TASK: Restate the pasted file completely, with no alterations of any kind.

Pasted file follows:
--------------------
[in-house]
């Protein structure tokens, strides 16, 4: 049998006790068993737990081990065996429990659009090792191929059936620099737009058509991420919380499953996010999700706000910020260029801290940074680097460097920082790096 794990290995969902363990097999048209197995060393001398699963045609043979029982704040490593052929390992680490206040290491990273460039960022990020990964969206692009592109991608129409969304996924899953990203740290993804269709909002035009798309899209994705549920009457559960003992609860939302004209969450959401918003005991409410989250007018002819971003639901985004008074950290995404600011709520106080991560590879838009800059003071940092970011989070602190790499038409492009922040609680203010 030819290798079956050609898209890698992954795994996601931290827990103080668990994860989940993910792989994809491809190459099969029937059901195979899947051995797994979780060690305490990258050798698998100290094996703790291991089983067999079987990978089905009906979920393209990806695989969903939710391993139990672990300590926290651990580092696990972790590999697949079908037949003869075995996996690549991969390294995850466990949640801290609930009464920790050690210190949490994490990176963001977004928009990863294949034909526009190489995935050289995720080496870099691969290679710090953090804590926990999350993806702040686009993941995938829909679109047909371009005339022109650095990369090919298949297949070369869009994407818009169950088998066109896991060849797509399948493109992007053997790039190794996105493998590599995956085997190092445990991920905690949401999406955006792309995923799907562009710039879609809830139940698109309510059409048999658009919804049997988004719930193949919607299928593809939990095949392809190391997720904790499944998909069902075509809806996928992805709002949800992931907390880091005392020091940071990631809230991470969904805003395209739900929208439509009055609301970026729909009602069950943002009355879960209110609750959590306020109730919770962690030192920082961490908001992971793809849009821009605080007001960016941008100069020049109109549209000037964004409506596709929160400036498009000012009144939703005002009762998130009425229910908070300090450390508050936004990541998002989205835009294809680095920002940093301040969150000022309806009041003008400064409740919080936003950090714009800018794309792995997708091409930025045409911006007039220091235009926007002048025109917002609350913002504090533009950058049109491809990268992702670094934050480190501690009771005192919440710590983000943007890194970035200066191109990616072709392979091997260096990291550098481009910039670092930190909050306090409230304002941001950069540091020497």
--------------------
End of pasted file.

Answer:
[in-house]
């Protein structure tokens, strides 16, 4: 049998006790068993737990081990065996429990659009090792191929059936620099737009058509991420919380499953996010999700706000910020260029801290940074680097460097920082790096 794990290995969902363990097999048209197995060393001398699963045609043979029982704040490593052929390992680490206040290491990273460039960022990020990964969206692009592109991608129409969304996924899953990203740290993804269709909002035009798309899209994705549920009457559960003992609860939302004209969450959401918003005991409410989250007018002819971003639901985004008074950290995404600011709520106080991560590879838009800059003071940092970011989070602190790499038409492009922040609680203010 030819290798079956050609898209890698992954795994996601931290827990103080668990994860989940993910792989994809491809190459099969029937059901195979899947051995797994979780060690305490990258050798698998100290094996703790291991089983067999079987990978089905009906979920393209990806695989969903939710391993139990672990300590926290651990580092696990972790590999697949079908037949003869075995996996690549991969390294995850466990949640801290609930009464920790050690210190949490994490990176963001977004928009990863294949034909526009190489995935050289995720080496870099691969290679710090953090804590926990999350993806702040686009993941995938829909679109047909371009005339022109650095990369090919298949297949070369869009994407818009169950088998066109896991060849797509399948493109992007053997790039190794996105493998590599995956085997190092445990991920905690949401999406955006792309995923799907562009710039879609809830139940698109309510059409048999658009919804049997988004719930193949919607299928593809939990095949392809190391997720904790499944998909069902075509809806996928992805709002949800992931907390880091005392020091940071990631809230991470969904805003395209739900929208439509009055609301970026729909009602069950943002009355879960209110609750959590306020109730919770962690030192920082961490908001992971793809849009821009605080007001960016941008100069020049109109549209000037964004409506596709929160400036498009000012009144939703005002009762998130009425229910908070300090450390508050936004990541998002989205835009294809680095920002940093301040969150000022309806009041003008400064409740919080936003950090714009800018794309792995997708091409930025045409911006007039220091235009926007002048025109917002609350913002504090533009950058049109491809990268992702670094934050480190501690009771005192919440710590983000943007890194970035200066191109990616072709392979091997260096990291550098481009910039670092930190909050306090409230304002941001950069540091020497």